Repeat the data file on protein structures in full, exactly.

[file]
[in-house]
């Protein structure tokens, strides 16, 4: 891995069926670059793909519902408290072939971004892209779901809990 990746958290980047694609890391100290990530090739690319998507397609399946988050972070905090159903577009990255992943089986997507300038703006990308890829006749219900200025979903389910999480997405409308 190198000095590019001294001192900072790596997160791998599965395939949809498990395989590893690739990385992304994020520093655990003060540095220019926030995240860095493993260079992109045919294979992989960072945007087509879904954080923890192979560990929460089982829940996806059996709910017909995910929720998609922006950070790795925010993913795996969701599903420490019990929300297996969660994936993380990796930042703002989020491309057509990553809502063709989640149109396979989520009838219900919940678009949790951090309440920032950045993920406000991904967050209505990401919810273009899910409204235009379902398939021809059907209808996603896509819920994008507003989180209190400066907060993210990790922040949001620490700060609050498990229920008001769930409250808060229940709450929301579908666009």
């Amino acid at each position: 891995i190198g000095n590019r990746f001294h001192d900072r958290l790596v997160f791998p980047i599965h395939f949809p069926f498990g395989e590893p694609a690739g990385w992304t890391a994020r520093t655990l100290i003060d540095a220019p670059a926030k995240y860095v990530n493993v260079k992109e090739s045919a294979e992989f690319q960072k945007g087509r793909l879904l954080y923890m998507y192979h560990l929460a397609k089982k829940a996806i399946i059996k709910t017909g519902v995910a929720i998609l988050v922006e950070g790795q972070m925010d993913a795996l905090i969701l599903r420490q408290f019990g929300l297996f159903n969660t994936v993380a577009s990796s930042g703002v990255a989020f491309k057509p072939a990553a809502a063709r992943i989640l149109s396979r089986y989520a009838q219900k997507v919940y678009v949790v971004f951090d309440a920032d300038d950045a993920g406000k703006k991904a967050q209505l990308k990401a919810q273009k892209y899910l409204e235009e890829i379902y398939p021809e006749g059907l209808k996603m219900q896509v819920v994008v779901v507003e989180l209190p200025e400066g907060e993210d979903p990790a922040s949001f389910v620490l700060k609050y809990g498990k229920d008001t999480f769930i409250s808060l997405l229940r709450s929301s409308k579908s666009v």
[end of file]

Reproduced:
[in-house]
């Protein structure tokens, strides 16, 4: 891995069926670059793909519902408290072939971004892209779901809990 990746958290980047694609890391100290990530090739690319998507397609399946988050972070905090159903577009990255992943089986997507300038703006990308890829006749219900200025979903389910999480997405409308 190198000095590019001294001192900072790596997160791998599965395939949809498990395989590893690739990385992304994020520093655990003060540095220019926030995240860095493993260079992109045919294979992989960072945007087509879904954080923890192979560990929460089982829940996806059996709910017909995910929720998609922006950070790795925010993913795996969701599903420490019990929300297996969660994936993380990796930042703002989020491309057509990553809502063709989640149109396979989520009838219900919940678009949790951090309440920032950045993920406000991904967050209505990401919810273009899910409204235009379902398939021809059907209808996603896509819920994008507003989180209190400066907060993210990790922040949001620490700060609050498990229920008001769930409250808060229940709450929301579908666009």
């Amino acid at each position: 891995i190198g000095n590019r990746f001294h001192d900072r958290l790596v997160f791998p980047i599965h395939f949809p069926f498990g395989e590893p694609a690739g990385w992304t890391a994020r520093t655990l100290i003060d540095a220019p670059a926030k995240y860095v990530n493993v260079k992109e090739s045919a294979e992989f690319q960072k945007g087509r793909l879904l954080y923890m998507y192979h560990l929460a397609k089982k829940a996806i399946i059996k709910t017909g519902v995910a929720i998609l988050v922006e950070g790795q972070m925010d993913a795996l905090i969701l599903r420490q408290f019990g929300l297996f159903n969660t994936v993380a577009s990796s930042g703002v990255a989020f491309k057509p072939a990553a809502a063709r992943i989640l149109s396979r089986y989520a009838q219900k997507v919940y678009v949790v971004f951090d309440a920032d300038d950045a993920g406000k703006k991904a967050q209505l990308k990401a919810q273009k892209y899910l409204e235009e890829i379902y398939p021809e006749g059907l209808k996603m219900q896509v819920v994008v779901v507003e989180l209190p200025e400066g907060e993210d979903p990790a922040s949001f389910v620490l700060k609050y809990g498990k229920d008001t999480f769930i409250s808060l997405l229940r709450s929301s409308k579908s666009v």